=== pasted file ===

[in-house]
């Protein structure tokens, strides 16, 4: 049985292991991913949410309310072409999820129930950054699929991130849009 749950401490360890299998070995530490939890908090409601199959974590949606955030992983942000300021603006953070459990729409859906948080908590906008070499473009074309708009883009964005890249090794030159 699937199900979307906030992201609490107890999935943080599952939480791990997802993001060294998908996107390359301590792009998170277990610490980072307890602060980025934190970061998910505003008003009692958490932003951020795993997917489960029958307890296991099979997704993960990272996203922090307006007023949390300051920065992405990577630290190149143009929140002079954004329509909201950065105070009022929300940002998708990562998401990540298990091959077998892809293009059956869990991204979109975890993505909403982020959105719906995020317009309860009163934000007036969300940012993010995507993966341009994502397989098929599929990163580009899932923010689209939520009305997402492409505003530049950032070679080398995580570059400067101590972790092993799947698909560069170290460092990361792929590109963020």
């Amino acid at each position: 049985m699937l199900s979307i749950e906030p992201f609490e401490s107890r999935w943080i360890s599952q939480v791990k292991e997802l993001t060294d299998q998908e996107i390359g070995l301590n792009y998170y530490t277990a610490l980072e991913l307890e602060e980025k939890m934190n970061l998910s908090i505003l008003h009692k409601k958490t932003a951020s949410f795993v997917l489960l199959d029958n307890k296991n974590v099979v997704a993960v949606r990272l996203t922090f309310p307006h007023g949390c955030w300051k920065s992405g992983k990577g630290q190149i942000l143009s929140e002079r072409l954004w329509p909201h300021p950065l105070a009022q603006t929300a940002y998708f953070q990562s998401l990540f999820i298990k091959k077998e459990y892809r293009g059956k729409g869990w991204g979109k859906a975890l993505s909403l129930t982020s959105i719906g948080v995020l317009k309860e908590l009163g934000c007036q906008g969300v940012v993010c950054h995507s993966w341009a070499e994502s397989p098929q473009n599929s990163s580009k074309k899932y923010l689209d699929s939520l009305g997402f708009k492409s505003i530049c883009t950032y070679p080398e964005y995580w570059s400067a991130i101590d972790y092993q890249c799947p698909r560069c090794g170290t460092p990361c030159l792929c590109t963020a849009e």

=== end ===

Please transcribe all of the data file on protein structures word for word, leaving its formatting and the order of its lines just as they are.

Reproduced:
[in-house]
């Protein structure tokens, strides 16, 4: 049985292991991913949410309310072409999820129930950054699929991130849009 749950401490360890299998070995530490939890908090409601199959974590949606955030992983942000300021603006953070459990729409859906948080908590906008070499473009074309708009883009964005890249090794030159 699937199900979307906030992201609490107890999935943080599952939480791990997802993001060294998908996107390359301590792009998170277990610490980072307890602060980025934190970061998910505003008003009692958490932003951020795993997917489960029958307890296991099979997704993960990272996203922090307006007023949390300051920065992405990577630290190149143009929140002079954004329509909201950065105070009022929300940002998708990562998401990540298990091959077998892809293009059956869990991204979109975890993505909403982020959105719906995020317009309860009163934000007036969300940012993010995507993966341009994502397989098929599929990163580009899932923010689209939520009305997402492409505003530049950032070679080398995580570059400067101590972790092993799947698909560069170290460092990361792929590109963020």
């Amino acid at each position: 049985m699937l199900s979307i749950e906030p992201f609490e401490s107890r999935w943080i360890s599952q939480v791990k292991e997802l993001t060294d299998q998908e996107i390359g070995l301590n792009y998170y530490t277990a610490l980072e991913l307890e602060e980025k939890m934190n970061l998910s908090i505003l008003h009692k409601k958490t932003a951020s949410f795993v997917l489960l199959d029958n307890k296991n974590v099979v997704a993960v949606r990272l996203t922090f309310p307006h007023g949390c955030w300051k920065s992405g992983k990577g630290q190149i942000l143009s929140e002079r072409l954004w329509p909201h300021p950065l105070a009022q603006t929300a940002y998708f953070q990562s998401l990540f999820i298990k091959k077998e459990y892809r293009g059956k729409g869990w991204g979109k859906a975890l993505s909403l129930t982020s959105i719906g948080v995020l317009k309860e908590l009163g934000c007036q906008g969300v940012v993010c950054h995507s993966w341009a070499e994502s397989p098929q473009n599929s990163s580009k074309k899932y923010l689209d699929s939520l009305g997402f708009k492409s505003i530049c883009t950032y070679p080398e964005y995580w570059s400067a991130i101590d972790y092993q890249c799947p698909r560069c090794g170290t460092p990361c030159l792929c590109t963020a849009e």